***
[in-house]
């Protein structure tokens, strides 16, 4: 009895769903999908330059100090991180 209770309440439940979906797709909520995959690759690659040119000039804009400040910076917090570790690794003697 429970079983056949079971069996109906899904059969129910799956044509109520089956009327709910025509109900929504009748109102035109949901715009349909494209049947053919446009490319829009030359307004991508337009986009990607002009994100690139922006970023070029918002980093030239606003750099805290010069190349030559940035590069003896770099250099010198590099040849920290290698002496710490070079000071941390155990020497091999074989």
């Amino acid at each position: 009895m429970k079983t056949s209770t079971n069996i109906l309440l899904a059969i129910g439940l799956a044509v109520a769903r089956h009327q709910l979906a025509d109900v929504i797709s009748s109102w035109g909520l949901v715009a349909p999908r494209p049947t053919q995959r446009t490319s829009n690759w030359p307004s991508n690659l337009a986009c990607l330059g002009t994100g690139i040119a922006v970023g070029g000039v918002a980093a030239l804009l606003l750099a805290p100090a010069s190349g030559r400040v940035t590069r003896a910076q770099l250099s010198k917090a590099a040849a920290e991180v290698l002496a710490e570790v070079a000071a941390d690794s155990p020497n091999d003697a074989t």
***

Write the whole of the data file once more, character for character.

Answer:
[in-house]
């Protein structure tokens, strides 16, 4: 009895769903999908330059100090991180 209770309440439940979906797709909520995959690759690659040119000039804009400040910076917090570790690794003697 429970079983056949079971069996109906899904059969129910799956044509109520089956009327709910025509109900929504009748109102035109949901715009349909494209049947053919446009490319829009030359307004991508337009986009990607002009994100690139922006970023070029918002980093030239606003750099805290010069190349030559940035590069003896770099250099010198590099040849920290290698002496710490070079000071941390155990020497091999074989």
């Amino acid at each position: 009895m429970k079983t056949s209770t079971n069996i109906l309440l899904a059969i129910g439940l799956a044509v109520a769903r089956h009327q709910l979906a025509d109900v929504i797709s009748s109102w035109g909520l949901v715009a349909p999908r494209p049947t053919q995959r446009t490319s829009n690759w030359p307004s991508n690659l337009a986009c990607l330059g002009t994100g690139i040119a922006v970023g070029g000039v918002a980093a030239l804009l606003l750099a805290p100090a010069s190349g030559r400040v940035t590069r003896a910076q770099l250099s010198k917090a590099a040849a920290e991180v290698l002496a710490e570790v070079a000071a941390d690794s155990p020497n091999d003697a074989t």